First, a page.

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Sunday Times sends copyright threat to The Intercept over critical article


The Intercept used a screenshot of the Sunday Times front page in a story that criticized the paper for its crappy, gullible, manipulative Snowden reporting.

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UK spies claim Russians know how to break the crypto they say is unbreakable, even on unavailable files

Mere moments after publications of an independent report condemning UK's mass surveillance programme, sources in the UK spy agencies -- who are pushing for massively expanded surveillance powers through the Snoopers' Charter -- leaked an evidence-free story claiming the Russians and Chinese had magically gained the ability to decrypt the files Snowden took with him from the NSA.

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Anti-surveillance steamroller still rolling through Congress

The USA Freedom Act set the first legal limits on spying in a generation, and were immediately followed by 3 more surveillance-blocking amendments from the House, and now, a week later, there's 2 more bipartisan curbs on surveillance.

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LA Times editorial board calls for prosecution of journalistic sources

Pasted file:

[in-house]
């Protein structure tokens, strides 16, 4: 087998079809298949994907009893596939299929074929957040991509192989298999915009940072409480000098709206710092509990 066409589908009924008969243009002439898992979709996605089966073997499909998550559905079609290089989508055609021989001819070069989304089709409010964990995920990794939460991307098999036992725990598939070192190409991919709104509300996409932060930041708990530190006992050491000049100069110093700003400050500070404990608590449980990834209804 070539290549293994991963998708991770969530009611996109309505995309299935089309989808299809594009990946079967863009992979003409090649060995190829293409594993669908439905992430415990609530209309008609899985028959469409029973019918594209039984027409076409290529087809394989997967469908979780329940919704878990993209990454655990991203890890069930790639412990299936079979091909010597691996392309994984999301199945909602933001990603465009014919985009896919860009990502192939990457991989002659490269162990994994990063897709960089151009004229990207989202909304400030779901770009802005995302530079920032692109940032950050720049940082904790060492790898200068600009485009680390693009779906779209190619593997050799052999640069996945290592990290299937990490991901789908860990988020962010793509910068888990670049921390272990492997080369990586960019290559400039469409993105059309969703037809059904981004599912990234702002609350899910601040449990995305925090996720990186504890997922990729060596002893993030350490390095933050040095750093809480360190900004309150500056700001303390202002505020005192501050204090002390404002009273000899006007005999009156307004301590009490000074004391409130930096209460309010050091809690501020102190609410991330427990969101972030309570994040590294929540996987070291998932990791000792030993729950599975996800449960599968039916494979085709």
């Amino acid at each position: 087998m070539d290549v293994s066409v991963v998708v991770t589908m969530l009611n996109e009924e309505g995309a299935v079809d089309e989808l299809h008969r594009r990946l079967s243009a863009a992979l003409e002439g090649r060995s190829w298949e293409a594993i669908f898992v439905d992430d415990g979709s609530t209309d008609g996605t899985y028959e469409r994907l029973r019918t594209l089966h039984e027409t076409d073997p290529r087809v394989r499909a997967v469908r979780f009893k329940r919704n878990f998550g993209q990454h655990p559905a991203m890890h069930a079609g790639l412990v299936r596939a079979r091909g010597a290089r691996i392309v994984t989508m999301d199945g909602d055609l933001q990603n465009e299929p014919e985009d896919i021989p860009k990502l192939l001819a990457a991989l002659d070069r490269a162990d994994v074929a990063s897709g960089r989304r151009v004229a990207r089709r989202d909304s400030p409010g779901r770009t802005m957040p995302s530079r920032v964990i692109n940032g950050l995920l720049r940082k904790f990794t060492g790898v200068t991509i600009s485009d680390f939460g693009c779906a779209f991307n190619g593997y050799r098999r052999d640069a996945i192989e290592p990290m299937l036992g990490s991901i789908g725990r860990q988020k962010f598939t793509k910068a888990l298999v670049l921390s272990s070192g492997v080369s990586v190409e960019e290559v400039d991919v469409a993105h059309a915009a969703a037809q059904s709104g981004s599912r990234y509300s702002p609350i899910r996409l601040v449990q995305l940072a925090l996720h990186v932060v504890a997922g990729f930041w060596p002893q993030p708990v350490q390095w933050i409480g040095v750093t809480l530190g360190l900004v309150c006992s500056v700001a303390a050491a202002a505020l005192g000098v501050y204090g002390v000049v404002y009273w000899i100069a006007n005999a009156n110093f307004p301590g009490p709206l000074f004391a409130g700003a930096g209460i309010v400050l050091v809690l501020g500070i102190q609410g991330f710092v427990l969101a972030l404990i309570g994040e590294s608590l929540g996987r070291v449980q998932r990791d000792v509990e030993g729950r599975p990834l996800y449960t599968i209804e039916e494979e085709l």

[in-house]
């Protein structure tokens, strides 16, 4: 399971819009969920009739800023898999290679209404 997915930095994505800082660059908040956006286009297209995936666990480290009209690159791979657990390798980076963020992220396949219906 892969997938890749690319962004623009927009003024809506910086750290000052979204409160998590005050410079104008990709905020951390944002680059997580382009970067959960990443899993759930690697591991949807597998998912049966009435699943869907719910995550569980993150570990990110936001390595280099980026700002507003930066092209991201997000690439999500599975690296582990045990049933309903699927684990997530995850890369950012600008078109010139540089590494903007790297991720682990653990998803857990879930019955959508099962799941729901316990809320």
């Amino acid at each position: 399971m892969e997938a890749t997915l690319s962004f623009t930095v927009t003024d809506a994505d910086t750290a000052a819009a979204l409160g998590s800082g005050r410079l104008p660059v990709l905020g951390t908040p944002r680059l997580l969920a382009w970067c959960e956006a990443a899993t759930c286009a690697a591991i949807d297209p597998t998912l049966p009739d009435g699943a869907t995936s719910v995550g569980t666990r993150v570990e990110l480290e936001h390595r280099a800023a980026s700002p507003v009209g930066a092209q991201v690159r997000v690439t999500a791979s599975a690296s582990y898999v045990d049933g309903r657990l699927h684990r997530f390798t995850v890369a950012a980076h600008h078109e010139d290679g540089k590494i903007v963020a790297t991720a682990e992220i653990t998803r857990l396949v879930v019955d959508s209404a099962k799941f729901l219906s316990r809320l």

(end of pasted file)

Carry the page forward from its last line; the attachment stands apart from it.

The LAT's editorial page calls for Snowden to return to the US to be put on trial because we live in a "society of laws," but this commitment to the rule of law only reaches to a single source, and not the many "unnamed sources" who reveal secrets that have been tacitly cleared by the US government.

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Edward Snowden, two years later: the world rejects surveillance

Writing in the NYT, Snowden celebrates the second anniversary of his disclosures by celebrating the "profound difference" in the surveillance debate since then.

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USA Freedom Act: the good, the bad, and what's next


With the sunsetting of Section 215 of the Patriot Act and the passage of the USA Freedom Act, Congress has, for the first time since the 1970s, put limits on the surveillance powers of America's spooks.

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How metadata compromises you

"It's only metadata," is the catch-all excuse for mass surveillance -- after all, if spies aren't capturing what your message says why should you care if they're getting who sent it, what its subject line is, where you and the sender are, and everything you do before and after receiving the message?

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The business model of NSA apologists


Those talking heads you see on TV defending the NSA and calling for Snowden's ass in a sling? They make bank off NSA surveillance contracts.